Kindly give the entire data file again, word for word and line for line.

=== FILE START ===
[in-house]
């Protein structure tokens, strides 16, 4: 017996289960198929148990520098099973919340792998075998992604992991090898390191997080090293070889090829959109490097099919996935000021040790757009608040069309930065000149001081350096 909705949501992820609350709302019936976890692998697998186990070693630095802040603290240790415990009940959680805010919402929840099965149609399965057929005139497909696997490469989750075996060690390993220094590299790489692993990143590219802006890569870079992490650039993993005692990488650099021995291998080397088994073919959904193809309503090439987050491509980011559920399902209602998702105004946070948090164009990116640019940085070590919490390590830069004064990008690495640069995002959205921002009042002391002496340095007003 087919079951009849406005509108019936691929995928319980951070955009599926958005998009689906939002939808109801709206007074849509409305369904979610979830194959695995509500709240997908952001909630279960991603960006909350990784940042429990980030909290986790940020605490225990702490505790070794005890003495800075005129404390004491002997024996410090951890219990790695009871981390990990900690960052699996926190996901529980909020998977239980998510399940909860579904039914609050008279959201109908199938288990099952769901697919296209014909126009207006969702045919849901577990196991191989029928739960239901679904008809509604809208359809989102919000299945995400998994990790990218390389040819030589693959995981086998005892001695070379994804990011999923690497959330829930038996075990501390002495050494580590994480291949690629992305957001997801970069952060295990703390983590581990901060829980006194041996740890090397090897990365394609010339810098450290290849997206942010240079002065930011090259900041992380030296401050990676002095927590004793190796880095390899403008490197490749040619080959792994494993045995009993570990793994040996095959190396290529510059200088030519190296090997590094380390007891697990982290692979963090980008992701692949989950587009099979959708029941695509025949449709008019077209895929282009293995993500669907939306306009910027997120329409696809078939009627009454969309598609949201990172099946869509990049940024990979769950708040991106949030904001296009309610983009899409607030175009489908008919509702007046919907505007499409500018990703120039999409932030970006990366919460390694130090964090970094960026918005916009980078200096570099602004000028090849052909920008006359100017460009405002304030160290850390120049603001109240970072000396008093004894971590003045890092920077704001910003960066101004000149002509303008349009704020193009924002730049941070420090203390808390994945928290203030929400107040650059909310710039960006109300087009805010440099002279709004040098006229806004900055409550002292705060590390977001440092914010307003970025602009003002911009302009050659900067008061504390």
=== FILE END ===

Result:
[in-house]
């Protein structure tokens, strides 16, 4: 017996289960198929148990520098099973919340792998075998992604992991090898390191997080090293070889090829959109490097099919996935000021040790757009608040069309930065000149001081350096 909705949501992820609350709302019936976890692998697998186990070693630095802040603290240790415990009940959680805010919402929840099965149609399965057929005139497909696997490469989750075996060690390993220094590299790489692993990143590219802006890569870079992490650039993993005692990488650099021995291998080397088994073919959904193809309503090439987050491509980011559920399902209602998702105004946070948090164009990116640019940085070590919490390590830069004064990008690495640069995002959205921002009042002391002496340095007003 087919079951009849406005509108019936691929995928319980951070955009599926958005998009689906939002939808109801709206007074849509409305369904979610979830194959695995509500709240997908952001909630279960991603960006909350990784940042429990980030909290986790940020605490225990702490505790070794005890003495800075005129404390004491002997024996410090951890219990790695009871981390990990900690960052699996926190996901529980909020998977239980998510399940909860579904039914609050008279959201109908199938288990099952769901697919296209014909126009207006969702045919849901577990196991191989029928739960239901679904008809509604809208359809989102919000299945995400998994990790990218390389040819030589693959995981086998005892001695070379994804990011999923690497959330829930038996075990501390002495050494580590994480291949690629992305957001997801970069952060295990703390983590581990901060829980006194041996740890090397090897990365394609010339810098450290290849997206942010240079002065930011090259900041992380030296401050990676002095927590004793190796880095390899403008490197490749040619080959792994494993045995009993570990793994040996095959190396290529510059200088030519190296090997590094380390007891697990982290692979963090980008992701692949989950587009099979959708029941695509025949449709008019077209895929282009293995993500669907939306306009910027997120329409696809078939009627009454969309598609949201990172099946869509990049940024990979769950708040991106949030904001296009309610983009899409607030175009489908008919509702007046919907505007499409500018990703120039999409932030970006990366919460390694130090964090970094960026918005916009980078200096570099602004000028090849052909920008006359100017460009405002304030160290850390120049603001109240970072000396008093004894971590003045890092920077704001910003960066101004000149002509303008349009704020193009924002730049941070420090203390808390994945928290203030929400107040650059909310710039960006109300087009805010440099002279709004040098006229806004900055409550002292705060590390977001440092914010307003970025602009003002911009302009050659900067008061504390």